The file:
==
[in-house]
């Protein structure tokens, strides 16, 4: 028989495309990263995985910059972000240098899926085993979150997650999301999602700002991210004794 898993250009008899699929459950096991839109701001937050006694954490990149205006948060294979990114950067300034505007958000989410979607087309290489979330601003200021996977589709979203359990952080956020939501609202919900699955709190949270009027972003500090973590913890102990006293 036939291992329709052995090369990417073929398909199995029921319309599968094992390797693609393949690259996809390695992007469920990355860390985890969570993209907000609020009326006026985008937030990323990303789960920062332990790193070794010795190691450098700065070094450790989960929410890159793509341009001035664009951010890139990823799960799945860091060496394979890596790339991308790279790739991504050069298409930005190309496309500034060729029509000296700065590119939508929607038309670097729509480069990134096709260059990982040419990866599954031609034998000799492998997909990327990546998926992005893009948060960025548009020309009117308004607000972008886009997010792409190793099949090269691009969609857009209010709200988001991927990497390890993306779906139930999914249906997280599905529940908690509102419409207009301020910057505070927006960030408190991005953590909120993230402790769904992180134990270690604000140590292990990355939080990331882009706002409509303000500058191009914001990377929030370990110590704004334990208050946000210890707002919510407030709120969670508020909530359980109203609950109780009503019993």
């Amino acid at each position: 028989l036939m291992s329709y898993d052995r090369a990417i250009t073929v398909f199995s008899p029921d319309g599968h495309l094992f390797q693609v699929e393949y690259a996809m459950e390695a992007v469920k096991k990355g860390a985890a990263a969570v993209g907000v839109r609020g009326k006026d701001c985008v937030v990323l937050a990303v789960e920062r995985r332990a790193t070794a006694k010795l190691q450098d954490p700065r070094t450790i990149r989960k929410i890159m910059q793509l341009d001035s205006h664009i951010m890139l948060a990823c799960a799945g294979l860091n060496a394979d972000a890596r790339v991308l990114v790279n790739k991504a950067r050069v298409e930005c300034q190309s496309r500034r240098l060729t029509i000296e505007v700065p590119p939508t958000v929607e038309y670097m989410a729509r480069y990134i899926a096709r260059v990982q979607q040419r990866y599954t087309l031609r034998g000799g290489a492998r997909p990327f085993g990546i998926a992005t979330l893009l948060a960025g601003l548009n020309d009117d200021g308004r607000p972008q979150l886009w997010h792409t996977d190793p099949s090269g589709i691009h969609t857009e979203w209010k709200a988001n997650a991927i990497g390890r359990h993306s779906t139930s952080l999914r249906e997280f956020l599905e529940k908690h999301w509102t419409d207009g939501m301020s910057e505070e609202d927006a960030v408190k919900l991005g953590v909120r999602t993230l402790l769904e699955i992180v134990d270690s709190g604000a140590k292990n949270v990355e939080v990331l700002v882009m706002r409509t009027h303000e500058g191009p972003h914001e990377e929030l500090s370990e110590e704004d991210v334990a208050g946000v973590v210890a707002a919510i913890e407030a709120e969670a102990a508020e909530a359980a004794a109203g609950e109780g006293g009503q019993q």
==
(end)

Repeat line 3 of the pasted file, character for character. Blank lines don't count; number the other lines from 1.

């Amino acid at each position: 028989l036939m291992s329709y898993d052995r090369a990417i250009t073929v398909f199995s008899p029921d319309g599968h495309l094992f390797q693609v699929e393949y690259a996809m459950e390695a992007v469920k096991k990355g860390a985890a990263a969570v993209g907000v839109r609020g009326k006026d701001c985008v937030v990323l937050a990303v789960e920062r995985r332990a790193t070794a006694k010795l190691q450098d954490p700065r070094t450790i990149r989960k929410i890159m910059q793509l341009d001035s205006h664009i951010m890139l948060a990823c799960a799945g294979l860091n060496a394979d972000a890596r790339v991308l990114v790279n790739k991504a950067r050069v298409e930005c300034q190309s496309r500034r240098l060729t029509i000296e505007v700065p590119p939508t958000v929607e038309y670097m989410a729509r480069y990134i899926a096709r260059v990982q979607q040419r990866y599954t087309l031609r034998g000799g290489a492998r997909p990327f085993g990546i998926a992005t979330l893009l948060a960025g601003l548009n020309d009117d200021g308004r607000p972008q979150l886009w997010h792409t996977d190793p099949s090269g589709i691009h969609t857009e979203w209010k709200a988001n997650a991927i990497g390890r359990h993306s779906t139930s952080l999914r249906e997280f956020l599905e529940k908690h999301w509102t419409d207009g939501m301020s910057e505070e609202d927006a960030v408190k919900l991005g953590v909120r999602t993230l402790l769904e699955i992180v134990d270690s709190g604000a140590k292990n949270v990355e939080v990331l700002v882009m706002r409509t009027h303000e500058g191009p972003h914001e990377e929030l500090s370990e110590e704004d991210v334990a208050g946000v973590v210890a707002a919510i913890e407030a709120e969670a102990a508020e909530a359980a004794a109203g609950e109780g006293g009503q019993q």